Friday, April 20, 2012

Fun Fine Motor Toys - Bed Bugs Game

Fine motor skills are so important.  We need to develop fine motor skills so we can hold a pencil correctly, use a spoon or fork, get dressed - you name it.  To develop fine motor skills you have to exercise the small muscles in the fingers, hands and wrists.  For the child with poor fine motor skills this often isn't very fun and can be very frustrating for them and for you.

As usual, if you can turn therapy into play often its more successful.  One way to develop fine motor skills is to play with fine motor toys or something like play-doh or Theraputty. But what about the child who is tactile defensive?  Play-doh and theraputty isn't fun at all!  So finding toys that exercise those fine motor muscles can be really helpful.

My Favorite Fine Motor Toy: The Bed Bugs Game
One game that has been working well for this is the Bed Bugs Game.  Here are the reasons why it works so well as a fine motor toy:
  1. You have to grab the bugs with tweezers.  Tweezers are great because they help develop the muscles necessary for holding a pencil correctly.
  2. You can adapt the game by taking turns.  Remember we are talking about working out muscles.  Even though fine motor muscles are small remember they get tired.  By taking turns with an activity you give muscles a chance for rest.
  3. It's cute and fun.  I like that the bedbugs are bright primary colors and don't look ugly.  Its also funny to watch them hop on the bed.  
  4. You can easily vary the time of the game by the amount of bed bugs you place on the bed.  This is helpful in classroom or therapy sessions.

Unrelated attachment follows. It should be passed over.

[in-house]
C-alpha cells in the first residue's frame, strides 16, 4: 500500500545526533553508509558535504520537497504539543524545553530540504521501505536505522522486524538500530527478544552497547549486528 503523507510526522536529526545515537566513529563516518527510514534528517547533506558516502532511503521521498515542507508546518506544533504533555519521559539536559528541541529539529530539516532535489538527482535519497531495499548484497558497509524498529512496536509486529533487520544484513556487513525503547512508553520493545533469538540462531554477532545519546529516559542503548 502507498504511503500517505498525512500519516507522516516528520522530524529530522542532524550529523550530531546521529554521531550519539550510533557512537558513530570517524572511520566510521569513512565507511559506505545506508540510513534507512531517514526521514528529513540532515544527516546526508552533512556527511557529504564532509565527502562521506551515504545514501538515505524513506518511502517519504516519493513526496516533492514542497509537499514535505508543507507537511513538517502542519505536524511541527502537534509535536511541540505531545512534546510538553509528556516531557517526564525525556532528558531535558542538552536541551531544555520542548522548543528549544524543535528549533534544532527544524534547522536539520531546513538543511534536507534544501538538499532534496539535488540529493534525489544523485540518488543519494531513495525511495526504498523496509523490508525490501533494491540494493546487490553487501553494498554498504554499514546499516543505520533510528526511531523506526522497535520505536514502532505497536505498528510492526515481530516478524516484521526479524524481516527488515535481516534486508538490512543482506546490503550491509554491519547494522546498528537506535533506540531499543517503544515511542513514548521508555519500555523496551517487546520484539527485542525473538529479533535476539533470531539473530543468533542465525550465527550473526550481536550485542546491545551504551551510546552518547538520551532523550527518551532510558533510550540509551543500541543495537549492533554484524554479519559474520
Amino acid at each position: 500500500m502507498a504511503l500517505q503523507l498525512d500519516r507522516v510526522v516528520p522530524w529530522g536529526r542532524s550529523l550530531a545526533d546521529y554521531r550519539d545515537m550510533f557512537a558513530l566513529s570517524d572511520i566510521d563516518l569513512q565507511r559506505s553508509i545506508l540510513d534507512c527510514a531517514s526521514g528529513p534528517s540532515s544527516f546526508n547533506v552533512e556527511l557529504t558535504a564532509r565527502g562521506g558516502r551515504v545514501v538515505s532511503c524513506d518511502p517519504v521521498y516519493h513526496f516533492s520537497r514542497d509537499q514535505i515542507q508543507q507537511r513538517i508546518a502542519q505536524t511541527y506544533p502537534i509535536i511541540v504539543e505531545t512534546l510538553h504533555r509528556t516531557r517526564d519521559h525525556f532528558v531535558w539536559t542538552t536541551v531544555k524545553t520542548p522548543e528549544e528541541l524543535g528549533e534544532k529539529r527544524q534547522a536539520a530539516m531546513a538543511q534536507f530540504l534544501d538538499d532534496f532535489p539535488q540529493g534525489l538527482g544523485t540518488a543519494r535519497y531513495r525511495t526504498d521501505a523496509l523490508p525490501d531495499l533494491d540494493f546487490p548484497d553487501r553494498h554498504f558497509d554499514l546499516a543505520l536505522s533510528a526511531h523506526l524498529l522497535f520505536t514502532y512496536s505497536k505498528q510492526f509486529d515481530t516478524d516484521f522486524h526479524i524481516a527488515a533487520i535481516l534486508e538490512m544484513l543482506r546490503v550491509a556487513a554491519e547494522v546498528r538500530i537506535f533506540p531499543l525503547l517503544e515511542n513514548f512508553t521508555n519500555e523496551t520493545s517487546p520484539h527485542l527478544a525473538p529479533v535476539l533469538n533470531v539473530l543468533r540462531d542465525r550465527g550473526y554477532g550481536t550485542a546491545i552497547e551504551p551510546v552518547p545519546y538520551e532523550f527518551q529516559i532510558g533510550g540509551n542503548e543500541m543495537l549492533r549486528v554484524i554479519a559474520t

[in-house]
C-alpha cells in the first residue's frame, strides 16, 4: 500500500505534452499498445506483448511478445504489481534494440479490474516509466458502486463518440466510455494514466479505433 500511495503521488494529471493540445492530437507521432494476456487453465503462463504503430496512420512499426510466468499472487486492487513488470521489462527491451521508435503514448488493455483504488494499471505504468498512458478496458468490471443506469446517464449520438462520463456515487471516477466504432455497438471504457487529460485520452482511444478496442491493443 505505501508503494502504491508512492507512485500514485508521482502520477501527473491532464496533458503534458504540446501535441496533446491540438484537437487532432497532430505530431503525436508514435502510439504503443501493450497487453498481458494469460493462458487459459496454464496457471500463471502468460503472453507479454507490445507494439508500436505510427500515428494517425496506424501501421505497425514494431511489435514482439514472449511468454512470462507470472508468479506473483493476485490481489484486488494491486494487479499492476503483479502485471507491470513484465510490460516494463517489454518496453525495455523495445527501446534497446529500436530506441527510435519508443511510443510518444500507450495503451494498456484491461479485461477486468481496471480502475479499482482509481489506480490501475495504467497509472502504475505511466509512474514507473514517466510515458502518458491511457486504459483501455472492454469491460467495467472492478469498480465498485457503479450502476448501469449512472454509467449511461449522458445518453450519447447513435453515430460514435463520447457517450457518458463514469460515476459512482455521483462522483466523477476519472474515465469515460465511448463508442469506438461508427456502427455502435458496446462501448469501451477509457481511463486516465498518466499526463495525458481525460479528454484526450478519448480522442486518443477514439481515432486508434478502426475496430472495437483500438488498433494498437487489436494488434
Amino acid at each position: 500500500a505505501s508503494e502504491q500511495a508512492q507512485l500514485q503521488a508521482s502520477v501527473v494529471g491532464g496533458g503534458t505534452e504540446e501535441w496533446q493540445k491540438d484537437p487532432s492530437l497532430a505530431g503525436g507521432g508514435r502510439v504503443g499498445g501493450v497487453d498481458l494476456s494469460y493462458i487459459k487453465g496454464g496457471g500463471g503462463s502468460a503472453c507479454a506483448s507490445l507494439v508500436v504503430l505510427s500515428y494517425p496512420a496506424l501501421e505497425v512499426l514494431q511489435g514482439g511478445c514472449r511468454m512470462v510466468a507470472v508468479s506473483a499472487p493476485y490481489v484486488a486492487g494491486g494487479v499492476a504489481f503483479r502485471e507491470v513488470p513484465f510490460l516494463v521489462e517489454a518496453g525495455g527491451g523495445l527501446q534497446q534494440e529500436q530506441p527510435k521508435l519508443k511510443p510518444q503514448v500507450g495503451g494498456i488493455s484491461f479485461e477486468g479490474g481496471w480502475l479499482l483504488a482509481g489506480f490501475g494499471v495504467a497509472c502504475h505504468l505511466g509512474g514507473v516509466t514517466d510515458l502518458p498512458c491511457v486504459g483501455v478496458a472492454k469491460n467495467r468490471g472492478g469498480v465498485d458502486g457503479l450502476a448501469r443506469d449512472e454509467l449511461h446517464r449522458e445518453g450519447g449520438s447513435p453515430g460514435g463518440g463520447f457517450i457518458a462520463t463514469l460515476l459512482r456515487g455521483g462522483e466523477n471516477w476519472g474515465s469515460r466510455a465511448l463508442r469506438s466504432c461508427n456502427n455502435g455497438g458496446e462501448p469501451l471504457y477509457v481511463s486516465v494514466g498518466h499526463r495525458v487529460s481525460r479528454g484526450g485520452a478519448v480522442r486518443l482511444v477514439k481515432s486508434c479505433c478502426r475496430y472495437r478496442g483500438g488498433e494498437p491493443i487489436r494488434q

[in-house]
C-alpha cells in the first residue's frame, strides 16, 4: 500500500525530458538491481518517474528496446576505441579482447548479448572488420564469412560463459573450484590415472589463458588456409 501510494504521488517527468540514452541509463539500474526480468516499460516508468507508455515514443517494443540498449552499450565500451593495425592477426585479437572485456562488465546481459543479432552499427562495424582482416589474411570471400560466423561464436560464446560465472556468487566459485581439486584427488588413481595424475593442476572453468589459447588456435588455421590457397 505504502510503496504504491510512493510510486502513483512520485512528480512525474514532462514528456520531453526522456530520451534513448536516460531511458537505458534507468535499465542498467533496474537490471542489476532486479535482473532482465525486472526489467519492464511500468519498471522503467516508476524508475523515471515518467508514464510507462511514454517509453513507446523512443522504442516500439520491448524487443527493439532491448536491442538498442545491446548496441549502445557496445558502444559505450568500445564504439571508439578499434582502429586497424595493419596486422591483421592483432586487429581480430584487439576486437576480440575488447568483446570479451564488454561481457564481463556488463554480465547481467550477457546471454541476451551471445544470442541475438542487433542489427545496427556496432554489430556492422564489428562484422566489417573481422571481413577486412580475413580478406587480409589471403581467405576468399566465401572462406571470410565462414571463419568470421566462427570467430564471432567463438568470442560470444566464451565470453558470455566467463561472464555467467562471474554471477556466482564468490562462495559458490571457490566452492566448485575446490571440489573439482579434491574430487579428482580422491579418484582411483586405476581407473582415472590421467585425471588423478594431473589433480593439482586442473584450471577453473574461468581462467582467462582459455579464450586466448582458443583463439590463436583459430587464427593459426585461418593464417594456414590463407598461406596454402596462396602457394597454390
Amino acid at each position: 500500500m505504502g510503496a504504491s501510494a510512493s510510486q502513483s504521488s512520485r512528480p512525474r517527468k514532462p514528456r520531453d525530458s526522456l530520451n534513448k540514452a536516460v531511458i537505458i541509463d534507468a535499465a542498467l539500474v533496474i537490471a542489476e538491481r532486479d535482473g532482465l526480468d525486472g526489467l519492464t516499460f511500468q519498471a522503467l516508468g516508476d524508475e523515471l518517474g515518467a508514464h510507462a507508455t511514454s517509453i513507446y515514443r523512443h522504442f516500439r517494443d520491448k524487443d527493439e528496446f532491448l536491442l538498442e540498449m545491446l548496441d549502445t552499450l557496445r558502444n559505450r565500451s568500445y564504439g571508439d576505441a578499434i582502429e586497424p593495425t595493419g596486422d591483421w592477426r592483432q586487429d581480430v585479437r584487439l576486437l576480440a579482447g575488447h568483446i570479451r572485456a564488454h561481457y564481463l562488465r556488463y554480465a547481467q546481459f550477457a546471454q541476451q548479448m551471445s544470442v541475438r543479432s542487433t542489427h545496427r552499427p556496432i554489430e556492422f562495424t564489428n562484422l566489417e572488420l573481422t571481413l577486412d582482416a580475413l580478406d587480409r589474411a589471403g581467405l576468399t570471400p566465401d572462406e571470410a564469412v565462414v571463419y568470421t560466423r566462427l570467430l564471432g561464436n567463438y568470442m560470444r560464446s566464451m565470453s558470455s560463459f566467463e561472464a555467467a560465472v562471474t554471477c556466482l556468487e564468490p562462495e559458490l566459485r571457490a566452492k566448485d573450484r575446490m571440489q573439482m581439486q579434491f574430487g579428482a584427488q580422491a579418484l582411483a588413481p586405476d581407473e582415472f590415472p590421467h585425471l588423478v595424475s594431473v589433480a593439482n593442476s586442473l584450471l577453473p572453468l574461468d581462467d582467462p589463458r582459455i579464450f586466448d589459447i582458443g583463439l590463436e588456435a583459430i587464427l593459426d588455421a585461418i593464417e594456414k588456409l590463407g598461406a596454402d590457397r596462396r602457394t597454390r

5. It's a fun game designed for all kids that is not language intensive.  This makes it great for inclusive situations.
I'm always on the look out for a new, fun fine motor toy or game.  Do you have a good one to recommend?  If so please share it!

Tuesday, April 17, 2012

How to use Picture Communication Cards for Autism

Picture communication cards can help people who can’t communicate with speech. This low tech form of augmentative communication is fairly inexpensive and it’s easy to tailor cards to meet the specific needs of a person.

If you are beginning to use pictures for augmentative communication, it’s best to start with expressive communication. Begin by identifying common requests the communicator will want or need to use. Next, create a simple picture card to symbolize the request. You can purchase picture cards sets that are already laminated or picture software Boardmaker is the most expensive but cheaper software priced well under $100 with thousands of photos is now available too. You can also take photographs of objects yourself or download free pictures off the internet.

Some common expressive symbols include:
  • Say hello or good-bye